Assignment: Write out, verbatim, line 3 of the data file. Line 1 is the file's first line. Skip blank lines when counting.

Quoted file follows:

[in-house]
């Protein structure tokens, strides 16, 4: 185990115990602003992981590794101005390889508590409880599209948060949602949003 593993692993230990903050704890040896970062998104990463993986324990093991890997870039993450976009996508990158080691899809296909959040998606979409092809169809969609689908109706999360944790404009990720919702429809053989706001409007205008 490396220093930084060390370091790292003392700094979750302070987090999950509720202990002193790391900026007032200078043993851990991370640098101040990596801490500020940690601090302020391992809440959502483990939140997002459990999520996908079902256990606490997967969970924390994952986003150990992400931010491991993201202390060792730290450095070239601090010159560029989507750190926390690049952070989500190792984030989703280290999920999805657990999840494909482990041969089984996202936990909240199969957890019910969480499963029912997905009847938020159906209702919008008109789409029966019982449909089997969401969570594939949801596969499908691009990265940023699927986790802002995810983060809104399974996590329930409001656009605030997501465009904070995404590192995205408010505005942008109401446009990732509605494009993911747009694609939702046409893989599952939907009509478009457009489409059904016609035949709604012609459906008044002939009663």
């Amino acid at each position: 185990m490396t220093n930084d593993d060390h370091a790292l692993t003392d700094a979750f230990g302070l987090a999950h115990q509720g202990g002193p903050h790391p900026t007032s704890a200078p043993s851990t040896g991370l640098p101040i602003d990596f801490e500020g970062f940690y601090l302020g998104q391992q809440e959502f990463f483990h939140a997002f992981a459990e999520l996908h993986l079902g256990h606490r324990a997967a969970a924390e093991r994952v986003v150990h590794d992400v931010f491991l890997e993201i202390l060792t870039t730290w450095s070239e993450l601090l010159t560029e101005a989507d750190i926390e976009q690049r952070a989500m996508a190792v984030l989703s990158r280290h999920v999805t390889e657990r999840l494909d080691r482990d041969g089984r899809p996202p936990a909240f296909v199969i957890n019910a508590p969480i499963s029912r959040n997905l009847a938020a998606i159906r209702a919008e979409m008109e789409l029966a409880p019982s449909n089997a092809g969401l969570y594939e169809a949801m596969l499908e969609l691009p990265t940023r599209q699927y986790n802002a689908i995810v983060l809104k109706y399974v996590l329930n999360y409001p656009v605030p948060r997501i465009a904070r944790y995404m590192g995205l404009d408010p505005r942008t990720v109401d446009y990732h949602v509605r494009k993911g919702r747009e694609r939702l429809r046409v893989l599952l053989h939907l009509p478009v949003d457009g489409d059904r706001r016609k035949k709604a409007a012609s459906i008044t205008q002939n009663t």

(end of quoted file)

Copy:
């Amino acid at each position: 185990m490396t220093n930084d593993d060390h370091a790292l692993t003392d700094a979750f230990g302070l987090a999950h115990q509720g202990g002193p903050h790391p900026t007032s704890a200078p043993s851990t040896g991370l640098p101040i602003d990596f801490e500020g970062f940690y601090l302020g998104q391992q809440e959502f990463f483990h939140a997002f992981a459990e999520l996908h993986l079902g256990h606490r324990a997967a969970a924390e093991r994952v986003v150990h590794d992400v931010f491991l890997e993201i202390l060792t870039t730290w450095s070239e993450l601090l010159t560029e101005a989507d750190i926390e976009q690049r952070a989500m996508a190792v984030l989703s990158r280290h999920v999805t390889e657990r999840l494909d080691r482990d041969g089984r899809p996202p936990a909240f296909v199969i957890n019910a508590p969480i499963s029912r959040n997905l009847a938020a998606i159906r209702a919008e979409m008109e789409l029966a409880p019982s449909n089997a092809g969401l969570y594939e169809a949801m596969l499908e969609l691009p990265t940023r599209q699927y986790n802002a689908i995810v983060l809104k109706y399974v996590l329930n999360y409001p656009v605030p948060r997501i465009a904070r944790y995404m590192g995205l404009d408010p505005r942008t990720v109401d446009y990732h949602v509605r494009k993911g919702r747009e694609r939702l429809r046409v893989l599952l053989h939907l009509p478009v949003d457009g489409d059904r706001r016609k035949k709604a409007a012609s459906i008044t205008q002939n009663t």